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Racing regulators kept hearing the reports: trainers were giving their horses a powerful performance-enhancing potion drawn from the backs of a type of South American frog.
But for months postrace testing could not find the substance, a painkiller far more powerful than morphine. Then a lab in the Denver area tweaked its testing procedure, and in recent weeks more than 30 horses from four states have tested positive for the substance, dermorphin, which is suspected of helping horses run faster. No trainer has yet been formally charged, although racing regulators expect that to happen soon. Because of its potency and ability to affect the outcome of a race, the use of dermorphin is considered to be one of the industry’s most serious drug violations.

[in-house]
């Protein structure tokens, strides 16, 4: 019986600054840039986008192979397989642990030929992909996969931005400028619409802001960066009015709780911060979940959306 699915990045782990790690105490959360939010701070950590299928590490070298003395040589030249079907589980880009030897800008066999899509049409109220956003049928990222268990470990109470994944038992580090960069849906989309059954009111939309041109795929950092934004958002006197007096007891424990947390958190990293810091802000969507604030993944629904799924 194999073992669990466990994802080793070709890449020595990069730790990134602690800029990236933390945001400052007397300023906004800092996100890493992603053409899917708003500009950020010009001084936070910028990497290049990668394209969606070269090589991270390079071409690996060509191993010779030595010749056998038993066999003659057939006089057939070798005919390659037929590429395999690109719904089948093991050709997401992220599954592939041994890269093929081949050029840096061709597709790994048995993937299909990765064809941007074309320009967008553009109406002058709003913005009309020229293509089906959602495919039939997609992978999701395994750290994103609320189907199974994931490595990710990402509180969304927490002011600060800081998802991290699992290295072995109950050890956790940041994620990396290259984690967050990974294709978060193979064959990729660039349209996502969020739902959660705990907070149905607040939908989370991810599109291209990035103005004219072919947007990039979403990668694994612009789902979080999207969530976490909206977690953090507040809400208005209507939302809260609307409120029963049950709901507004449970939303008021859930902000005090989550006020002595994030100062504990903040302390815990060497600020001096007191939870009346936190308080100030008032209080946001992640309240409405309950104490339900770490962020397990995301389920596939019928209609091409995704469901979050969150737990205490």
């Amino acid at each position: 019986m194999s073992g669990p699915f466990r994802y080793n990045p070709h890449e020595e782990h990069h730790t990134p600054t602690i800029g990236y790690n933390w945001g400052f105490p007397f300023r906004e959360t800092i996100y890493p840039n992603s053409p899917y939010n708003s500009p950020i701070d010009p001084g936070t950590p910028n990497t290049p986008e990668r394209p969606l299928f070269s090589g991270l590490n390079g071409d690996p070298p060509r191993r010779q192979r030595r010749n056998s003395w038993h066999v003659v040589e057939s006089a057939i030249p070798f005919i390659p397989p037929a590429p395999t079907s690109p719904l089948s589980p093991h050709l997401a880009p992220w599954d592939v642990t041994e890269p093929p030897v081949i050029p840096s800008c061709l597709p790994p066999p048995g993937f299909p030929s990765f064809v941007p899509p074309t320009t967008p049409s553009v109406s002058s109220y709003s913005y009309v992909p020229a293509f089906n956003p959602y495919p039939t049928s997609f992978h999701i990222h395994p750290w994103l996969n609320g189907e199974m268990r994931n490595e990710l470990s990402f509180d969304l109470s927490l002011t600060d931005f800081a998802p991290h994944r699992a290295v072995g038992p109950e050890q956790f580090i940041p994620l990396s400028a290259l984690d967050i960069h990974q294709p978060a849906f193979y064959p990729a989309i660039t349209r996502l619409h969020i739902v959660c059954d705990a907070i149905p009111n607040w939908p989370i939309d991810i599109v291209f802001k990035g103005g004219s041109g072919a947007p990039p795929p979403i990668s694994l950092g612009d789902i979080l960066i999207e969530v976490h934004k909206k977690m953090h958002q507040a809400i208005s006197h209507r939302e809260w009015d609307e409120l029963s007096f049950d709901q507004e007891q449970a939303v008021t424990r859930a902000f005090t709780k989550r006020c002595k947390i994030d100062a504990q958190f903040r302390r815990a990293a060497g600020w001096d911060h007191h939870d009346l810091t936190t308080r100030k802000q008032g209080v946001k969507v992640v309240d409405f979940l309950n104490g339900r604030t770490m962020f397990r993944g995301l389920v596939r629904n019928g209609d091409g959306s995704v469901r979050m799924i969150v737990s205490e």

“We hear about some pretty exotic stuff,” said Dr. Steven Barker, who directs the testing laboratory at Louisiana State University. “Frog juice — this is exotic.”